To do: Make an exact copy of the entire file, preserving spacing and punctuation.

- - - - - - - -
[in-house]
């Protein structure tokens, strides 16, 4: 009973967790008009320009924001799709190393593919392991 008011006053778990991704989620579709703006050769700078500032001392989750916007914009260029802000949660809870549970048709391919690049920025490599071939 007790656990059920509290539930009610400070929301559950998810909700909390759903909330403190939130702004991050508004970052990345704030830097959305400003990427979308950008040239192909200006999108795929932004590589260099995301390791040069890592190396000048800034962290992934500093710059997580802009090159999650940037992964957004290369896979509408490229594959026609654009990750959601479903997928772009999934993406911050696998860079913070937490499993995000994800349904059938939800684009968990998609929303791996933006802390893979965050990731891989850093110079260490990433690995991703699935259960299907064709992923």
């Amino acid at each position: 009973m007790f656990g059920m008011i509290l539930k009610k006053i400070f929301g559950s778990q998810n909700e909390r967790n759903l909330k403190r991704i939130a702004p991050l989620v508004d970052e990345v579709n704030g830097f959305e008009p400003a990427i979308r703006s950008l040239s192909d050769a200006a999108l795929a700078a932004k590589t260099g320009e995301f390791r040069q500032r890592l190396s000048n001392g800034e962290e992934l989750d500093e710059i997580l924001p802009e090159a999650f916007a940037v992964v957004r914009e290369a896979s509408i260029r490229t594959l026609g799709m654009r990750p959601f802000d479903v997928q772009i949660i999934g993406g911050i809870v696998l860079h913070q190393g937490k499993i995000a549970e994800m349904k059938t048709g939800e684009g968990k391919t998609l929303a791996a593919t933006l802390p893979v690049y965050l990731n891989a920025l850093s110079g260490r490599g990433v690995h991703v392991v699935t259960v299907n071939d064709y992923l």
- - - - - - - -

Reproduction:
[in-house]
């Protein structure tokens, strides 16, 4: 009973967790008009320009924001799709190393593919392991 008011006053778990991704989620579709703006050769700078500032001392989750916007914009260029802000949660809870549970048709391919690049920025490599071939 007790656990059920509290539930009610400070929301559950998810909700909390759903909330403190939130702004991050508004970052990345704030830097959305400003990427979308950008040239192909200006999108795929932004590589260099995301390791040069890592190396000048800034962290992934500093710059997580802009090159999650940037992964957004290369896979509408490229594959026609654009990750959601479903997928772009999934993406911050696998860079913070937490499993995000994800349904059938939800684009968990998609929303791996933006802390893979965050990731891989850093110079260490990433690995991703699935259960299907064709992923």
């Amino acid at each position: 009973m007790f656990g059920m008011i509290l539930k009610k006053i400070f929301g559950s778990q998810n909700e909390r967790n759903l909330k403190r991704i939130a702004p991050l989620v508004d970052e990345v579709n704030g830097f959305e008009p400003a990427i979308r703006s950008l040239s192909d050769a200006a999108l795929a700078a932004k590589t260099g320009e995301f390791r040069q500032r890592l190396s000048n001392g800034e962290e992934l989750d500093e710059i997580l924001p802009e090159a999650f916007a940037v992964v957004r914009e290369a896979s509408i260029r490229t594959l026609g799709m654009r990750p959601f802000d479903v997928q772009i949660i999934g993406g911050i809870v696998l860079h913070q190393g937490k499993i995000a549970e994800m349904k059938t048709g939800e684009g968990k391919t998609l929303a791996a593919t933006l802390p893979v690049y965050l990731n891989a920025l850093s110079g260490r490599g990433v690995h991703v392991v699935t259960v299907n071939d064709y992923l």